"FSC is aware of the risks associated with partial certification in forests within countries where local law enforcement is weak," FSC's head office in Bonn, Germany, said in the statement. "We acknowledge that this potentially poses a risk to FSC System Integrity and we are looking at ways of mitigating these risks in different ways."
Disappointingly, none of the examples cited by FSC look likely to achieve this.
FSC told Earthsight it has used scientific tests to check wood species and origin, but the weblink they provided suggests this technology is a service they offer to companies rather than an enforcement mechanism. The tests would also have been meaningless in both the Russia and Ukraine cases involving Ikea which Earthsight exposed, neither of which involved false claims over wood species or origin.
FSC went on to say that its existing (read: unsystematic) use of Transaction Verification is "evolving into a more systematic approach through Blockchain", which it is currently piloting in Ukraine and China. Again, the technology would have made no difference in this case. No technology, however flashy, can tell auditors whether the harvest data a logger enters into the FSC system is actually true. Plus, FSC has not committed to making any kind of transaction verification a standard part of its systems. Without such a commitment, these technologies are little more than a public relations exercise.
Something similar can be said of another recent development FSC was keen to highlight, a GIS portal for use by certification bodies which shows maps of tree cover loss. In fact such maps – notably WRI's Global Forest Watch – have been readily available for the best part of a decade. The problem is that auditors are not required to use them – something that remains unchanged. FSC isn't even willing to demand that certified companies publish the boundaries of their forests.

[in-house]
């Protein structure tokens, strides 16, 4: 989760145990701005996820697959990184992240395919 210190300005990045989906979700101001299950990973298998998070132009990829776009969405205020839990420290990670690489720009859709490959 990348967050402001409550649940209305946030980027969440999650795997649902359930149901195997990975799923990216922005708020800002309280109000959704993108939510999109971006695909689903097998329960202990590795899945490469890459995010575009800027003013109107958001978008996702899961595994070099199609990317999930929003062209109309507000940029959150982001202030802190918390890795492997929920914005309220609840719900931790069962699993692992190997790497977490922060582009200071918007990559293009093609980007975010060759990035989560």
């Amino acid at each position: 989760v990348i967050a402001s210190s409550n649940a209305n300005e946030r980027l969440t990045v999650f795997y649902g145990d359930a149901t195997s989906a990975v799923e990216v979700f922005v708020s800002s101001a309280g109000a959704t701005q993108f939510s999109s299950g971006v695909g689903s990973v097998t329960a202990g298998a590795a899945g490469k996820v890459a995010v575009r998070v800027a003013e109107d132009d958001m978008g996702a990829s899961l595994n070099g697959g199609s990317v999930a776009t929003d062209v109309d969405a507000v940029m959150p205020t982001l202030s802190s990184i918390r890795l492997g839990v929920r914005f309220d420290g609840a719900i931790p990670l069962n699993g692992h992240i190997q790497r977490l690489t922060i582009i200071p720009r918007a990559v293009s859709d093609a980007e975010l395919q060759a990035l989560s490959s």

In its statement, FSC also stressed that it had been working to study and seek to better address the problem of illegal sanitary logging (for more details, read FSC's full response to Earthsight here). Though the sustainable wood label claimed that it can help companies carry out the 'due diligence' checks required by the EU Timber Regulation (EUTR) because its supply chains "mitigate risks of illegal timber", it acknowledged that retailers and other companies importing wood or wood products from high-risk countries like Russia must perform additional checks to comply with the EU import law or other equivalent international regulations.
FSC's wider response to our findings was characterised by a combination of buck-passing and panic.
In its official statement, FSC International seemed to imply that blame for poor oversight of Bakurov's companies lay with its subcontracted auditors in Russia.